Tond, "swift, rapid, brisk; fierce, severe," Mid.Pers. tund "sharp, violent;" Sogdian tund "violent;" cf. Skt. tod- "to thrust, give a push," tudáti "he thrusts;" L. tundere "to thrust, to hit" (Fr. percer, E. pierce, ultimately from L. pertusus, from p.p. of pertundere "to thrust or bore through," from per- + tundere, as explained); PIE base *(s)teud- "to thrust, to beat."
Biderang "without delay," from bi- negation prefix, → in-, + derang, → delay.

prompt neutrons
  نوترون‌های ِ تند   
notronhâ-ye tond (#)

Fr.: neutrons instantanés   

Neutrons emitted immediately by a nucleus undergoing fission, as opposed to → delayed neutrons, which are emitted by one of the fission products an appreciable time interval after the fission event (from a few milliseconds to a few minutes).

prompt; → neutron.

prompt supernova explosion
  اسکفت ِ تند ِ نو‌اختر، ~ بی‌درنگ ِ ~   
oskaft-e tond-e abar-now-axtar, ~ biderang-e ~

Fr.: explosion rapide de supernova   

A mechanism predicted by theoretical models of → supernova explosion in the case when the → supernova shock breaks through the outer edge of the collapsing → iron core before losing all of its energy (through → photodisintegration of the iron nuclei) and manages to expel the stellar envelope. Compare with → delayed supernova explosion.

prompt; → supernova; → explosion. See also → delay.


Fr.: pronom   

A grammatical element which replaces a noun previously mentioned.

From M.Fr. pronom, from L. pronomen, from → pro- "in place of" + nomen, → name.

Farânâm, literally "noun (put) forth (to replace)," from farâ- "forward, along, opposing, facing," → pro- + nâm, → name.


Fr.: prononcer   

1) To enunciate or articulate (sounds, words, sentences, etc.).
2) To utter or sound in a particular manner in speaking:

pro-; → announce.


Fr.: prononciation   

1) The act or result of producing the sounds of speech, including articulation, stress, and intonation, often with reference to some standard of correctness or acceptability.
2) An accepted standard of the sound and stress patterns of a syllable, word, phrase, etc.(

Verbal noun of → pronounce.


Fr.: preuve   

1) A particular piece of evidence that is sufficient to show or helps to establish a fact.
2) The establishment of the truth of anything; demonstration.
3) Math. Logic: A sequence of statements that establishes the truth of a proposition.

M.E. prove, prooff, prof, proufe, O.Fr. prueve, from L.L. proba "a proof," a back-formation from L. probare "to prove," from probus "worthy, good, upright," from PIE *pro-bhwo- "being in front," from → pro- + *bhu- "to be;" cf. Pers. budan "to be," → condition.

Âvin, on the model of Ger. Beweis "proof," from weisen "to show, point out;" O.E. witan "to see." âvin "to show, see," from intensive prefix â- + vin "to see" (as in a large number of dialects), variant bin, present stem of didan "to see;" Mid.Pers. wyn-; O.Pers. vain- "to see;" Av. vaēn- "to see;" cf. Skt. veda "I know;" Gk. oida "I know," idein "to see;" L. videre "to see;" Ger. weisen "to show," as above; PIE base *weid- "to know, to see."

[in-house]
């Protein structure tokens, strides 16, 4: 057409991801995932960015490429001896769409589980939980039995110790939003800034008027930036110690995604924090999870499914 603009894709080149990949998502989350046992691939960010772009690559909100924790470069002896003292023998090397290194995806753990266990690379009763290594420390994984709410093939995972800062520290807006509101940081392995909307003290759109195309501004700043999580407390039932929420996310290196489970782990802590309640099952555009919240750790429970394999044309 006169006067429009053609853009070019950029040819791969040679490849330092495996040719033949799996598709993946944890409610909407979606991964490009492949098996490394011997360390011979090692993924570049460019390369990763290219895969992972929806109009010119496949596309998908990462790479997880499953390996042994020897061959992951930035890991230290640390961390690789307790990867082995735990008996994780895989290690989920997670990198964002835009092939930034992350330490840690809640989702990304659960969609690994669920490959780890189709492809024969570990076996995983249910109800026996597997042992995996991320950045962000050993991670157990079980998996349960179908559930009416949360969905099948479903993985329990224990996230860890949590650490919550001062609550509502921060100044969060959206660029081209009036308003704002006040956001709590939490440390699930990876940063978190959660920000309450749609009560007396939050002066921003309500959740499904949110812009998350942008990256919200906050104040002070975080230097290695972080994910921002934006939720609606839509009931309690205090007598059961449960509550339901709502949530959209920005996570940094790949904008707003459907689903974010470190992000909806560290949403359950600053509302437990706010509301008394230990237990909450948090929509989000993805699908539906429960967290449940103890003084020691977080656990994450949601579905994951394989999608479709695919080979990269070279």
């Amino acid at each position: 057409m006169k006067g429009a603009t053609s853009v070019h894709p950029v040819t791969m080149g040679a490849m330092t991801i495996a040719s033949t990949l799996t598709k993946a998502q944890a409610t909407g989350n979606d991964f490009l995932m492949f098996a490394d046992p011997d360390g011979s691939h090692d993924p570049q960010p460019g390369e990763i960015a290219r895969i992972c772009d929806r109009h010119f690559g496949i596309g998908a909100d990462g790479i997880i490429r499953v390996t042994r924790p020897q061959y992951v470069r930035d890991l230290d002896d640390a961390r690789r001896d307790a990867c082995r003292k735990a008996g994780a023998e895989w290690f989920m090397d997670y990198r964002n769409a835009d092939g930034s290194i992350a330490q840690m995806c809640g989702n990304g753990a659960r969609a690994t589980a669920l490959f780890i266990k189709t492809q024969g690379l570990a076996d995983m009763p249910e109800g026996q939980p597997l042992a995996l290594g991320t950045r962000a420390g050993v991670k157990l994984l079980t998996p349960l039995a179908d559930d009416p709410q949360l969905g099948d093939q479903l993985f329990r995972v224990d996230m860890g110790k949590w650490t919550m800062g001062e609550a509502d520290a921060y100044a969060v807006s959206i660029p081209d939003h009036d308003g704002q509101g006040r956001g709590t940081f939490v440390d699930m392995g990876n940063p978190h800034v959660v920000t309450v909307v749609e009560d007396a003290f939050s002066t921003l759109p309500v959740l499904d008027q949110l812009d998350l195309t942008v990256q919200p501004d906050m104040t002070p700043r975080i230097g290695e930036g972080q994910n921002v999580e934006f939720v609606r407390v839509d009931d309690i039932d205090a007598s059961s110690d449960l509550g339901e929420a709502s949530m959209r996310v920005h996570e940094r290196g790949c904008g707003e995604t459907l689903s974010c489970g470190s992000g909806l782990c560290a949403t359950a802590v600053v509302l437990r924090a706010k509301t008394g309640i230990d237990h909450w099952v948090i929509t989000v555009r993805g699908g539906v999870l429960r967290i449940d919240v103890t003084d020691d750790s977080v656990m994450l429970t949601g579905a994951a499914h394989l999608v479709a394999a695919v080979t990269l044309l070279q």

۱) توچیدن؛ ۲) توچاندن   
1) tucidan; 2) tucândan

Fr.: 1) se propager; 2) propager   

1) v.intr.: (of → electromagnetic waves, → compression waves, etc.) To travel through space or a physical → medium.
2) To create (an effect) at a distance, as by electromagnetic waves, compression waves, etc., traveling through space or a physical medium.

From L. propagatus, p.p. of propagare "multiply plants by layers, spread for sprouting, propagate, enlarge," from propag(es) "something set out, scion, slip," from → pro- "forth" + pag base of pangere "to fasten" + es noun suffix + -atus "-ate."

Tucidan, from several dialects: Malayeri "to scatter, disperse; to diffuse;" Lori tic "scattered, dispersed," ticene "to scatter, disperse; to diffuse;" Laki tvic "dispersed, scattered;" Aligudarzi tij "scattered, dispersed;" Borujerdi tuc "scatter," tucessan "to scatter, diffuse," tucesa "dispersed, scattered, diffused;" maybe from Proto-Ir. *tac- "to flow, run;" cf. Av. tac- "to flow, walk," Pers. tâxtan, tâzidan "to rush, to run;" Shughni (+ *ui-) vidôj, Roshani viduj "irrigation," → flow.


Fr.: propagation   

Physics: The act or process of propagating, especially the process by which a disturbance, such as the motion of electromagnetic or sound waves, is transmitted through a medium such as air or water. Linguistically related notions: → diffusion (پخش); → dispersion(پاشش); → scattering (پراکنش); → diffraction (پراش).

Verbal noun of → propagate.

propagation number
  عدد ِ توچش   
'adad-e tuceš

Fr.: nombre d'onde   

A parameter, denoted k = 2π/λ, that along with the → angular frequency, ω = 2πν, is used to express the equation of → simple harmonic motion, y = cos (ωt - kx + π/2). Same as → wave number.

propagation; → number.